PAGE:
Plant phenology monitoring: grace of remote sensing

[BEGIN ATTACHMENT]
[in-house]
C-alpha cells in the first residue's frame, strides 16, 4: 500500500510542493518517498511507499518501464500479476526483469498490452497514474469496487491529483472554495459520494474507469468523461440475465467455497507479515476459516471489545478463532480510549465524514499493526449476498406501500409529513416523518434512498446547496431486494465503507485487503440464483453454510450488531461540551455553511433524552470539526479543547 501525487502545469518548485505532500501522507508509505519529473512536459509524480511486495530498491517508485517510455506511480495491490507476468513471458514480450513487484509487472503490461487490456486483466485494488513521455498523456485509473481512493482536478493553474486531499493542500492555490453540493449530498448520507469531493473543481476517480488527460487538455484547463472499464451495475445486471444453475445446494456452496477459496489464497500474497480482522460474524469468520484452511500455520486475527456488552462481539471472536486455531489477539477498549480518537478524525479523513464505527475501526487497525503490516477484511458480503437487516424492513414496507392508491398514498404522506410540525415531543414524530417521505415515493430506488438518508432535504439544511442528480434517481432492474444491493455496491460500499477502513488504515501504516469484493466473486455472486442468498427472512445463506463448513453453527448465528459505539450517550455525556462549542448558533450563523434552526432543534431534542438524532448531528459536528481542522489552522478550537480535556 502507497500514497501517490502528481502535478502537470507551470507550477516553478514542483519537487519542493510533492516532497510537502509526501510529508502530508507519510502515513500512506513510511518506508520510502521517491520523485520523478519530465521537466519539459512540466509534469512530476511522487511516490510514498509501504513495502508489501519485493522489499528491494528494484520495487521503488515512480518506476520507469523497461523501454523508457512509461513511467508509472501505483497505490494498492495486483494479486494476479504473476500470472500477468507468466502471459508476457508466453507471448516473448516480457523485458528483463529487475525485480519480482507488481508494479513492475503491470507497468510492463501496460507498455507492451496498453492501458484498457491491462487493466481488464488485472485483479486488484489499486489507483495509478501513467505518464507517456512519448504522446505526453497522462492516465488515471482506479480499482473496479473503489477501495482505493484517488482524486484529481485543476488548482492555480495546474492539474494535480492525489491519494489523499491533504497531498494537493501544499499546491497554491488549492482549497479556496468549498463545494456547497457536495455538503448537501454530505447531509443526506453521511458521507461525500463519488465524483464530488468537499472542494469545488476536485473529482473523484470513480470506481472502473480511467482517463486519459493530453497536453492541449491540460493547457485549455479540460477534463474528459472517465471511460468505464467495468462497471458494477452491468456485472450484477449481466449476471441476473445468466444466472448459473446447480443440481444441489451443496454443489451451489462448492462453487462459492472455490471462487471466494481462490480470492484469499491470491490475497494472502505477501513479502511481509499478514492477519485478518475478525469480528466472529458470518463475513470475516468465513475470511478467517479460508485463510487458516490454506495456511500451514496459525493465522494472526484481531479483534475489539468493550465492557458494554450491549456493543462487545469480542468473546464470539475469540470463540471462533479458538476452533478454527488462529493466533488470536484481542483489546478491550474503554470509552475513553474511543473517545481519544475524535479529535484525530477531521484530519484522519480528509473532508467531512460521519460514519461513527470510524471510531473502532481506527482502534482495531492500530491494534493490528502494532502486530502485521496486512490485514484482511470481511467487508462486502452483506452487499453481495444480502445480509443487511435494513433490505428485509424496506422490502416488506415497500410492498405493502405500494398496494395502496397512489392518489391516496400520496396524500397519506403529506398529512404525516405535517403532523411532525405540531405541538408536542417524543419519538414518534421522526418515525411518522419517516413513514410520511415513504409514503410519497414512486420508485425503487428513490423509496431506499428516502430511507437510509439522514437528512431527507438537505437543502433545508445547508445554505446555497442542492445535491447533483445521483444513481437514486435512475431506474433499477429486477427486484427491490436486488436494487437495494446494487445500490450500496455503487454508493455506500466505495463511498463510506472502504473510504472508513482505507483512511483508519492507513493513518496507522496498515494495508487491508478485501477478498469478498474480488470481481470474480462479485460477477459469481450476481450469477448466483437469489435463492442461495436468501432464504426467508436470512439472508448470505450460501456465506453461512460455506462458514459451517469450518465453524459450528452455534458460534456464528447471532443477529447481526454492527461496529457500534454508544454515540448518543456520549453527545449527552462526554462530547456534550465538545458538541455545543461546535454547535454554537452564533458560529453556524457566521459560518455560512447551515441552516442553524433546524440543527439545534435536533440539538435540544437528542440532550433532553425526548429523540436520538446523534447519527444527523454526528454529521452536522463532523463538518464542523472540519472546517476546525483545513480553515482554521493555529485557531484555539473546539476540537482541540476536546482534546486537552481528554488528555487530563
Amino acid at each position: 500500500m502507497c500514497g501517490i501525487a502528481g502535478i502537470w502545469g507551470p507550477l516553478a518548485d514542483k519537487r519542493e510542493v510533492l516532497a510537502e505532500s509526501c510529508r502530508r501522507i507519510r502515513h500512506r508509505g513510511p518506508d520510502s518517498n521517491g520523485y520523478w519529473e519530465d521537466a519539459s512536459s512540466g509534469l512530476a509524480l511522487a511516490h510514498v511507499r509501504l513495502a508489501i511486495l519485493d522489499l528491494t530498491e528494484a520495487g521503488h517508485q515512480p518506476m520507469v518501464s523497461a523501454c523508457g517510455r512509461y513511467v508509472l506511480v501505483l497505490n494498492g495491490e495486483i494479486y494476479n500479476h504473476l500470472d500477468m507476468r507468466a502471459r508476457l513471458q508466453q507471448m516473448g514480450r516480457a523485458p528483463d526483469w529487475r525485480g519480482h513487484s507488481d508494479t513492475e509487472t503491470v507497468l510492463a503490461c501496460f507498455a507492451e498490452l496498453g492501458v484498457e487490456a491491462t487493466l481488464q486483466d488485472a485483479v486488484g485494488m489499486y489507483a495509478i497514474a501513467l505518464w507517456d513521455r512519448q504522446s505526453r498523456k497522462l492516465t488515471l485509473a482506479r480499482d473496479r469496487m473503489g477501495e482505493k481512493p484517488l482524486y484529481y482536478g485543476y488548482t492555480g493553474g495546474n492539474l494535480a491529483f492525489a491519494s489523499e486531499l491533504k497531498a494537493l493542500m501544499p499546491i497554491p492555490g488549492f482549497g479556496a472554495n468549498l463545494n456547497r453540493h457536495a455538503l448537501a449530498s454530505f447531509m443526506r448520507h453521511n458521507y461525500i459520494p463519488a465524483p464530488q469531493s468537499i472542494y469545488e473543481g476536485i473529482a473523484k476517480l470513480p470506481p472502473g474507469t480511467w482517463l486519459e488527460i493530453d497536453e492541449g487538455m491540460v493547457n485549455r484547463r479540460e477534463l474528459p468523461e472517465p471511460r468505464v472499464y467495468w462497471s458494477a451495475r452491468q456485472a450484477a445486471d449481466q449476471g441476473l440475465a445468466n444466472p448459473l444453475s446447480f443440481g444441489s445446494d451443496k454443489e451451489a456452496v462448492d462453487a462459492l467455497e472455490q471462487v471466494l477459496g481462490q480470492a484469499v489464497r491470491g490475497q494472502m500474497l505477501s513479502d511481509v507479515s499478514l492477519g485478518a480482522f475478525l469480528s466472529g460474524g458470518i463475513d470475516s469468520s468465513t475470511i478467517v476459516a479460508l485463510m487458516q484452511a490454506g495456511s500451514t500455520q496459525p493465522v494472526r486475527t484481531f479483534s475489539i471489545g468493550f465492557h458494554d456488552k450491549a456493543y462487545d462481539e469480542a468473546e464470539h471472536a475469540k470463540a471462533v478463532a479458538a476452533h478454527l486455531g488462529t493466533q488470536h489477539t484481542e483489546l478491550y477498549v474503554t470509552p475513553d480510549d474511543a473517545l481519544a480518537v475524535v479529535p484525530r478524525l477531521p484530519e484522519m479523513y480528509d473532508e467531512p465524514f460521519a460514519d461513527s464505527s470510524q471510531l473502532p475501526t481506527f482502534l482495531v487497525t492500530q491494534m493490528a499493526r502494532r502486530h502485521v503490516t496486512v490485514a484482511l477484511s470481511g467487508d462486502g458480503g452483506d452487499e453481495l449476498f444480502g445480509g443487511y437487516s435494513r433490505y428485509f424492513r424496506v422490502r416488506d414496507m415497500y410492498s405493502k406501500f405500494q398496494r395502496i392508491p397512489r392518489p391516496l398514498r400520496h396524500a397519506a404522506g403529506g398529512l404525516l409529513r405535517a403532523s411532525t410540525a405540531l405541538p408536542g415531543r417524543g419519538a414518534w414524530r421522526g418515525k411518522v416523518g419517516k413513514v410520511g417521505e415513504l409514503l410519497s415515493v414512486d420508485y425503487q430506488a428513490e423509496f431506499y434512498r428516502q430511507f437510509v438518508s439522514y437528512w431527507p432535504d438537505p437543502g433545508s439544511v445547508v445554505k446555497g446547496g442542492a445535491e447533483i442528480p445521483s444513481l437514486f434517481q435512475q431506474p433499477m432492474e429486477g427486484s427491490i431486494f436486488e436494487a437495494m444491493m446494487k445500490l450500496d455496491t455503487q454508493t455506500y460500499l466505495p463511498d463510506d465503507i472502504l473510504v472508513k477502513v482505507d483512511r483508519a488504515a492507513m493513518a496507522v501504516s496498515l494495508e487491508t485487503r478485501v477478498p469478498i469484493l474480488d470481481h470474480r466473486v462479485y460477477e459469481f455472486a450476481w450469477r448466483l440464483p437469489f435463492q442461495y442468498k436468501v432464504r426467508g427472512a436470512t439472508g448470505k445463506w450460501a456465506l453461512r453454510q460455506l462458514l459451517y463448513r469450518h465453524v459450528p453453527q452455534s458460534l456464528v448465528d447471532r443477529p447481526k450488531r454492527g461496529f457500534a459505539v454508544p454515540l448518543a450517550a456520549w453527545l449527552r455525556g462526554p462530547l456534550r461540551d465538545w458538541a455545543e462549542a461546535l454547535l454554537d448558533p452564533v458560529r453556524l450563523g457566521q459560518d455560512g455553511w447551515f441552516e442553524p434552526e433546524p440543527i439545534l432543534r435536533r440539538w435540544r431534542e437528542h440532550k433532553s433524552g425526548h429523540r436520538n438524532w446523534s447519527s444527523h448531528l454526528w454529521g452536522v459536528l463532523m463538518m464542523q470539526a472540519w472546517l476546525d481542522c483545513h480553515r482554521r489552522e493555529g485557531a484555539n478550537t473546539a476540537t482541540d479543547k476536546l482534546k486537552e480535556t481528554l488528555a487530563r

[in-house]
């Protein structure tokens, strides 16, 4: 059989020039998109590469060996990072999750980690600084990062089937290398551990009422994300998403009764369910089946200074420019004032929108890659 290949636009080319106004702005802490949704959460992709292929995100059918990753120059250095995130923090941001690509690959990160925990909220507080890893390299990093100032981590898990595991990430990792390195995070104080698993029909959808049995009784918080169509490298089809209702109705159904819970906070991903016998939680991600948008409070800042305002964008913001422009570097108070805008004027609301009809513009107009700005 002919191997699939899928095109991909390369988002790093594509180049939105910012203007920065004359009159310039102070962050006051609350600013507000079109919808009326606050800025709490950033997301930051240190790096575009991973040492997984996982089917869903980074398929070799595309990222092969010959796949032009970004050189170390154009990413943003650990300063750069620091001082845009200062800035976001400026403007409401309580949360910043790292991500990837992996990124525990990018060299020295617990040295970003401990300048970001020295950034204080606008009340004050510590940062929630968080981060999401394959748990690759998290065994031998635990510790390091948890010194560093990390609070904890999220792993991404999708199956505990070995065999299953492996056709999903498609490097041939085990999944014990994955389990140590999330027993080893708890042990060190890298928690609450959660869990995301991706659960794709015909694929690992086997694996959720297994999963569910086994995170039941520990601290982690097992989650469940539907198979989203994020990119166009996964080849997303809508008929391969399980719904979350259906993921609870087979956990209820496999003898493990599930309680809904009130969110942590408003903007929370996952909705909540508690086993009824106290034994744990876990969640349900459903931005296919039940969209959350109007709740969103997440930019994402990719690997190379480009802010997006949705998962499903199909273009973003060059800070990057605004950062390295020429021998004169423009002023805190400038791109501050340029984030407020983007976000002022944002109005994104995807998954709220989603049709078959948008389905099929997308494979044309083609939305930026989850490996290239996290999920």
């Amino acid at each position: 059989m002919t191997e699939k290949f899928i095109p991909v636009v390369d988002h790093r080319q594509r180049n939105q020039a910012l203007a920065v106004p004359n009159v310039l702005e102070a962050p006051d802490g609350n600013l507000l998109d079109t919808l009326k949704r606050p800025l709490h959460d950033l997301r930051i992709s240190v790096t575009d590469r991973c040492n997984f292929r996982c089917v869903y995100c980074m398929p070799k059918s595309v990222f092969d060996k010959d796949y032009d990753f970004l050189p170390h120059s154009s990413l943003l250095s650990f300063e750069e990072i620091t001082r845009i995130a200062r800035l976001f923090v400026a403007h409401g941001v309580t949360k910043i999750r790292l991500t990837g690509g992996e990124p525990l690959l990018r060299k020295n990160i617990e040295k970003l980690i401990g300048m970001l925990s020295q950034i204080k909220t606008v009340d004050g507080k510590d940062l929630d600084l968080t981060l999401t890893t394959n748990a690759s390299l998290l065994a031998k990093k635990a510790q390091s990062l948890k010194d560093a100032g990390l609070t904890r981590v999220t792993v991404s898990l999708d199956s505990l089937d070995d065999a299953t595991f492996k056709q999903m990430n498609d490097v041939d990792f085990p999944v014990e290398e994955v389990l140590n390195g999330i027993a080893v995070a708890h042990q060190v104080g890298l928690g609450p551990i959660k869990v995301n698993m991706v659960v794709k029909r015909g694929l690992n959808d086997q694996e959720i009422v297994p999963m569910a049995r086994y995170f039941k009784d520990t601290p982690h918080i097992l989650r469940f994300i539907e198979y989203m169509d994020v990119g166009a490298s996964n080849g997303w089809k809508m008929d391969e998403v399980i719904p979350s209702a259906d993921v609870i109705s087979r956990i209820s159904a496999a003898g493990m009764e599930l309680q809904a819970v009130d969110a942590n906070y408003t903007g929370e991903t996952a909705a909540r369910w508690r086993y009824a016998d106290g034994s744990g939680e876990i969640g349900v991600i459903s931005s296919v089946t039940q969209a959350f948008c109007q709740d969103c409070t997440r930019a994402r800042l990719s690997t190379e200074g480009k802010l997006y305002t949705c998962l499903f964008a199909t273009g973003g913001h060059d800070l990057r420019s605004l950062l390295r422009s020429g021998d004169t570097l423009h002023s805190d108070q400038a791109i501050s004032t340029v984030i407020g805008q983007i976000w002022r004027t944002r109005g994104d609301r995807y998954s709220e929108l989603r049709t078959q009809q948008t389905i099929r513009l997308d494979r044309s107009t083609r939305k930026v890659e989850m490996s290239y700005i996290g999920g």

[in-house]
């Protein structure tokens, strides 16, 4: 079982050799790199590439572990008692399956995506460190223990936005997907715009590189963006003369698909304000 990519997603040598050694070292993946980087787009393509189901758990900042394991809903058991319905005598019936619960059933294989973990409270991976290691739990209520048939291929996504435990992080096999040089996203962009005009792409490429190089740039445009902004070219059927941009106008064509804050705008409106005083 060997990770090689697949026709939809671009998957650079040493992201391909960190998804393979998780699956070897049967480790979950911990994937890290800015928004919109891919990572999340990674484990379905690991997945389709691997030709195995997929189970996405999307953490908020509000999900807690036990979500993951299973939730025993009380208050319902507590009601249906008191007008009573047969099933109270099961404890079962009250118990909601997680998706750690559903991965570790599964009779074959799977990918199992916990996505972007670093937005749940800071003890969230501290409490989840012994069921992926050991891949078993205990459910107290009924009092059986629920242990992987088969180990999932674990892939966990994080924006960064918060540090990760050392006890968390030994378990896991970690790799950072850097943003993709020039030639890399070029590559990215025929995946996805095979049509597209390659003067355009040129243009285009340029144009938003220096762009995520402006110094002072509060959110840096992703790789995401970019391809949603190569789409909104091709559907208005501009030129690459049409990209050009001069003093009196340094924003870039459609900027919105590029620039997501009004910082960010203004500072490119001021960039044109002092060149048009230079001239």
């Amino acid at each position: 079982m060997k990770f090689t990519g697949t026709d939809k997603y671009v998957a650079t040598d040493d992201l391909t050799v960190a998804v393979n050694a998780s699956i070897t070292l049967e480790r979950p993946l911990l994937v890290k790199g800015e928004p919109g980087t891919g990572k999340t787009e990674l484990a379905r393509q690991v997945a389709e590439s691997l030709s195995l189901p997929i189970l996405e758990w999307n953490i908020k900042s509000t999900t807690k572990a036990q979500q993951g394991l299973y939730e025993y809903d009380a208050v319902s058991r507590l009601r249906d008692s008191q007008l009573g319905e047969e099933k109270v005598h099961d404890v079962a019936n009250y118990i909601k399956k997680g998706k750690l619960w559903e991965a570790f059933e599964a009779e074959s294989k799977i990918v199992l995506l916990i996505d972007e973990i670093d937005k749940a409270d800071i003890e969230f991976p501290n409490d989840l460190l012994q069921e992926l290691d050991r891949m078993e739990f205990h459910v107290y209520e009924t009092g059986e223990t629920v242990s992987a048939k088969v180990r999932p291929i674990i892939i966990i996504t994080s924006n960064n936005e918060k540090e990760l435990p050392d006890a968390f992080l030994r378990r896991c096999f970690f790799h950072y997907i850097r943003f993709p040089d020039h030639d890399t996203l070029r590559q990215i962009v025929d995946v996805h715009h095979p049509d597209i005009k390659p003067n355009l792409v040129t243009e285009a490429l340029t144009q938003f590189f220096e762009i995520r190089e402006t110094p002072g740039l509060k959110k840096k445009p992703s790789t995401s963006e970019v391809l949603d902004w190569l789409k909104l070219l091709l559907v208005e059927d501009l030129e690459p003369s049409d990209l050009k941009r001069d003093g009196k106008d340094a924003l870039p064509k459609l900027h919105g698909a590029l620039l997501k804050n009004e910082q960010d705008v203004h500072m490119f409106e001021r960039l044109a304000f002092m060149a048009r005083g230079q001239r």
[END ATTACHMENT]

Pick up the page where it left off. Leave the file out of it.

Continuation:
One of the most unexpected and underrated phenomena controlled by climate change is the shifted phenology of plants. In biogeosciences, phenology simply stands for the life period of plants (like timing of flowering or breeding). Most scientists are interested in the day when flowering or growing season starts and ends because these stages correspond to crucial steps of plant carbon exchange and historically accompanied by important human activities. If you are over your late 20s and live in high latitudes like Northern U.S., Europe, Canada or Russia, you may remember that the time of the year when the leaf growth started or when leaves changed their color in your childhood differs from the period we observe these phenomena nowadays. Scientists have been investigating this effect as a part of phenology change and yes, as you may expect, this effect is also driven by the climate change. In the cities plants can experience even deeper and more rapid phenological changes due to pressuring effect of urban heat island. The technological progress has allowed to map phenology changes using remote sensing. In this context we'd like to share with you a link to a great dataset on phenological changes of US cities in 1998-2015 based on LANDSAT satellite remote sensing. The map above represents SOS (start of season) and EOS (end of season) based on plat flowering in Boise, Idaho in 2015. Data acknowledgments: Source: LANDSAT data Authors: Li et al., 2019 Data link: Dataset

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